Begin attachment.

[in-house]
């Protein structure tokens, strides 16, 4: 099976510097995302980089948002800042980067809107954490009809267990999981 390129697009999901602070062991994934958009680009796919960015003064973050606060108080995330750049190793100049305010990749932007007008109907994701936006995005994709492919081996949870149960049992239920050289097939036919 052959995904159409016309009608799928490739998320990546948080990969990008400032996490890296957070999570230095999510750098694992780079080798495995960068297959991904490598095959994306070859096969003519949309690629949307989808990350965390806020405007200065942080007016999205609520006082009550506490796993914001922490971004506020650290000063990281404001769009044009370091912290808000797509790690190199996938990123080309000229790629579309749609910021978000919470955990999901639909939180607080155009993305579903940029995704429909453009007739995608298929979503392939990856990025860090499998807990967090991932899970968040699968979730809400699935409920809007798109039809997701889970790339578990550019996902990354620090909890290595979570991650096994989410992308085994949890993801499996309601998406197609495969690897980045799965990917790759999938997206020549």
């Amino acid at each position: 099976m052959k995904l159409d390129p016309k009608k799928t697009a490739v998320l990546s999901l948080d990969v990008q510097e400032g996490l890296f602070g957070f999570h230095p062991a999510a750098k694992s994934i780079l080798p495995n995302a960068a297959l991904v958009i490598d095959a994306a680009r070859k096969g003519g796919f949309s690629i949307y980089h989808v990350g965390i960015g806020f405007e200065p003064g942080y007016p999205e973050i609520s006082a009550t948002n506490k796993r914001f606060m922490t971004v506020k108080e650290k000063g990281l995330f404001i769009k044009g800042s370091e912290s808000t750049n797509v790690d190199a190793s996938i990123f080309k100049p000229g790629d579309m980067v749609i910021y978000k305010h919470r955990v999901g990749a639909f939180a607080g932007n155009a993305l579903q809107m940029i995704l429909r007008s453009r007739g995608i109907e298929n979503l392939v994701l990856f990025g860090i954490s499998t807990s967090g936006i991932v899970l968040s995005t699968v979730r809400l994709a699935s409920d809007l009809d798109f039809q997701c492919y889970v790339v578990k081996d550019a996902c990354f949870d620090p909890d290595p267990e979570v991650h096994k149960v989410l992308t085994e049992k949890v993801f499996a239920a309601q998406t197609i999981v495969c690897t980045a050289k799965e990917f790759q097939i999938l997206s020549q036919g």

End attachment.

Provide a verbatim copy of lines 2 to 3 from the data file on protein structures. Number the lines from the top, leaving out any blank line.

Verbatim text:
């Protein structure tokens, strides 16, 4: 099976510097995302980089948002800042980067809107954490009809267990999981 390129697009999901602070062991994934958009680009796919960015003064973050606060108080995330750049190793100049305010990749932007007008109907994701936006995005994709492919081996949870149960049992239920050289097939036919 052959995904159409016309009608799928490739998320990546948080990969990008400032996490890296957070999570230095999510750098694992780079080798495995960068297959991904490598095959994306070859096969003519949309690629949307989808990350965390806020405007200065942080007016999205609520006082009550506490796993914001922490971004506020650290000063990281404001769009044009370091912290808000797509790690190199996938990123080309000229790629579309749609910021978000919470955990999901639909939180607080155009993305579903940029995704429909453009007739995608298929979503392939990856990025860090499998807990967090991932899970968040699968979730809400699935409920809007798109039809997701889970790339578990550019996902990354620090909890290595979570991650096994989410992308085994949890993801499996309601998406197609495969690897980045799965990917790759999938997206020549």
């Amino acid at each position: 099976m052959k995904l159409d390129p016309k009608k799928t697009a490739v998320l990546s999901l948080d990969v990008q510097e400032g996490l890296f602070g957070f999570h230095p062991a999510a750098k694992s994934i780079l080798p495995n995302a960068a297959l991904v958009i490598d095959a994306a680009r070859k096969g003519g796919f949309s690629i949307y980089h989808v990350g965390i960015g806020f405007e200065p003064g942080y007016p999205e973050i609520s006082a009550t948002n506490k796993r914001f606060m922490t971004v506020k108080e650290k000063g990281l995330f404001i769009k044009g800042s370091e912290s808000t750049n797509v790690d190199a190793s996938i990123f080309k100049p000229g790629d579309m980067v749609i910021y978000k305010h919470r955990v999901g990749a639909f939180a607080g932007n155009a993305l579903q809107m940029i995704l429909r007008s453009r007739g995608i109907e298929n979503l392939v994701l990856f990025g860090i954490s499998t807990s967090g936006i991932v899970l968040s995005t699968v979730r809400l994709a699935s409920d809007l009809d798109f039809q997701c492919y889970v790339v578990k081996d550019a996902c990354f949870d620090p909890d290595p267990e979570v991650h096994k149960v989410l992308t085994e049992k949890v993801f499996a239920a309601q998406t197609i999981v495969c690897t980045a050289k799965e990917f790759q097939i999938l997206s020549q036919g």